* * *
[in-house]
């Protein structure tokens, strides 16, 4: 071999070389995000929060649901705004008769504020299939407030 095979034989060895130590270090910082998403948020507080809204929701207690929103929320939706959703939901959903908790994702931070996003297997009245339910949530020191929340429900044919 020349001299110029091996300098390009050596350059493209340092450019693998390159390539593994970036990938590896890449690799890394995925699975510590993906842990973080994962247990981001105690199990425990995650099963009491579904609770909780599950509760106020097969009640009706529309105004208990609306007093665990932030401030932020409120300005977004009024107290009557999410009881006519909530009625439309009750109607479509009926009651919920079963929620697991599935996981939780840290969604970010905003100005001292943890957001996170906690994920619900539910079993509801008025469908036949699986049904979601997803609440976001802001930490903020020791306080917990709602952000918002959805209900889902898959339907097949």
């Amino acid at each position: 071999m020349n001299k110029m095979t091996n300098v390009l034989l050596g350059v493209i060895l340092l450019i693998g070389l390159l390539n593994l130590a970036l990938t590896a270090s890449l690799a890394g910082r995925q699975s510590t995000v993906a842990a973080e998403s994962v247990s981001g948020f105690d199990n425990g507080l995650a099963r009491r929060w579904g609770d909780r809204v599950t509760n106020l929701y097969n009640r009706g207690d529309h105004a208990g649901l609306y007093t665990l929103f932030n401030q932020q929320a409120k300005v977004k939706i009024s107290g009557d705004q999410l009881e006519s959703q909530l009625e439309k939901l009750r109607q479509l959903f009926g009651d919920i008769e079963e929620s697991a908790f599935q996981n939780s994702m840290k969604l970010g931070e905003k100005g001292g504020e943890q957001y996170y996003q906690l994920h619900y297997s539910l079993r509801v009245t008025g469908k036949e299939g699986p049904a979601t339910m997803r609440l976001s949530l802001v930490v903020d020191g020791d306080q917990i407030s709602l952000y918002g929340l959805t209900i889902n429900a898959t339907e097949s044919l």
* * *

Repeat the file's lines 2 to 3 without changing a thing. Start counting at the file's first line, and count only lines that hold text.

């Protein structure tokens, strides 16, 4: 071999070389995000929060649901705004008769504020299939407030 095979034989060895130590270090910082998403948020507080809204929701207690929103929320939706959703939901959903908790994702931070996003297997009245339910949530020191929340429900044919 020349001299110029091996300098390009050596350059493209340092450019693998390159390539593994970036990938590896890449690799890394995925699975510590993906842990973080994962247990981001105690199990425990995650099963009491579904609770909780599950509760106020097969009640009706529309105004208990609306007093665990932030401030932020409120300005977004009024107290009557999410009881006519909530009625439309009750109607479509009926009651919920079963929620697991599935996981939780840290969604970010905003100005001292943890957001996170906690994920619900539910079993509801008025469908036949699986049904979601997803609440976001802001930490903020020791306080917990709602952000918002959805209900889902898959339907097949």
């Amino acid at each position: 071999m020349n001299k110029m095979t091996n300098v390009l034989l050596g350059v493209i060895l340092l450019i693998g070389l390159l390539n593994l130590a970036l990938t590896a270090s890449l690799a890394g910082r995925q699975s510590t995000v993906a842990a973080e998403s994962v247990s981001g948020f105690d199990n425990g507080l995650a099963r009491r929060w579904g609770d909780r809204v599950t509760n106020l929701y097969n009640r009706g207690d529309h105004a208990g649901l609306y007093t665990l929103f932030n401030q932020q929320a409120k300005v977004k939706i009024s107290g009557d705004q999410l009881e006519s959703q909530l009625e439309k939901l009750r109607q479509l959903f009926g009651d919920i008769e079963e929620s697991a908790f599935q996981n939780s994702m840290k969604l970010g931070e905003k100005g001292g504020e943890q957001y996170y996003q906690l994920h619900y297997s539910l079993r509801v009245t008025g469908k036949e299939g699986p049904a979601t339910m997803r609440l976001s949530l802001v930490v903020d020191g020791d306080q917990i407030s709602l952000y918002g929340l959805t209900i889902n429900a898959t339907e097949s044919l």